After an interrupted night parallel to the movie My Cousin Vinny, I awoke at eight a.m., unusual for a working grandma used to rising at five. I discovered the downfall of this campground—the Union Pacific runs track a few feet away from the campsite. Unfortunately, the regularity of the train’s schedule and consistent horn-blowing on the hour guaranteed a disturbing night’s sleep.
After a few cups of coffee, the grandson and I headed out for an early morning hike towards the north shore of the lake in search of some ruins and a tree full of cormorants, leaving the husband to sleep in. Walking through the sand-like barnacles and bone remnants reminded me of post-holing through snow—with each step your foot burrows into the ground. Although tiring, we rested often, stopping to photograph the remaining wildlife unafraid of the two approaching humans and their crunching noises.
Over 400 species of birds have been documented at Salton Sea. With few aquatic habitats in the California desert, the Salton Sea is an appealing rest stop for migrating birds, including typical sea and shorebirds. As we walked along the water’s edge, the grandson and I spotted White Pelicans, Sandpipers, Blue Heron’s, and Great Egrets enjoying the early morning solitude.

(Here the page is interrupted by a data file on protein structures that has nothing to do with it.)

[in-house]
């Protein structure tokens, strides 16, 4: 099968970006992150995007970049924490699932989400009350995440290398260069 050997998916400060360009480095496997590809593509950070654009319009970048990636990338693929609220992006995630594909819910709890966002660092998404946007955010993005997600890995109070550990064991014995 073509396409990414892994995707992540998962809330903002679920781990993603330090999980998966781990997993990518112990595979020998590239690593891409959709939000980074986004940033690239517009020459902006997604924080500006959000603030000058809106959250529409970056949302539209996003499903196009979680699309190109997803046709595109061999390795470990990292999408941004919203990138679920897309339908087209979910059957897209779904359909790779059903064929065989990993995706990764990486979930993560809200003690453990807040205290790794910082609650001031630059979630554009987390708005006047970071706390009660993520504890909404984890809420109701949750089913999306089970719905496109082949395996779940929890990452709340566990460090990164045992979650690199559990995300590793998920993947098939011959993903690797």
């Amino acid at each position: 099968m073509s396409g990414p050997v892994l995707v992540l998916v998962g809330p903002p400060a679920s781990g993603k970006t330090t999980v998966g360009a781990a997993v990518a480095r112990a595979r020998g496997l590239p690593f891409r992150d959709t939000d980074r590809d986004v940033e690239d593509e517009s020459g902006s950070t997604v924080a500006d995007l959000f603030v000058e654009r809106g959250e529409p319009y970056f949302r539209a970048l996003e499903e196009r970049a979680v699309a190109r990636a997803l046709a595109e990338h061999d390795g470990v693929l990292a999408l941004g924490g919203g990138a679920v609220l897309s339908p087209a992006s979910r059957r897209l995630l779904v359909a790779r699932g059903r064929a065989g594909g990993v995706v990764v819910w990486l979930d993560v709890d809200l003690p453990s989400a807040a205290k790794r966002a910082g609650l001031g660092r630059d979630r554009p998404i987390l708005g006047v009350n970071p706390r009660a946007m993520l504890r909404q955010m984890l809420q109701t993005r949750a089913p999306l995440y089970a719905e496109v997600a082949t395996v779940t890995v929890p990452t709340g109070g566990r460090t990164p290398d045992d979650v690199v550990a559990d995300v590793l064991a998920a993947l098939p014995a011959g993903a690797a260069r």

As we continued hiking, the grandson and I found the remains of the old yacht club along the north shore. Wooden columns from a long ago pier, stuck out of the water and provided seating for the local Cormorants. Back in it’s hey day, the North Shore was a popular recreation and resort destination. The grandson climbed over what looked to be a fifties-style bathroom with pink and sea green tile still intact.
The remainder of the day passed quickly and before we knew it we were gifted with another beautiful sunset. It was our last night at Salton Sea, so after a dinner of brats and Bush’s baked beans, we lit a fire in the metal grille substituting for a fire pit and roasted marshmallows.
This is a beautiful state park with a lot of amenities for both RVers and tent campers. I would return in a flash, if only the trains would take a break at night from blowing their horns. Unfortunately, listening to the trains pass all night blasting their horns and rattling the rails really is a deal breaker for me. I recommend a day trip or earplugs if you stay overnight.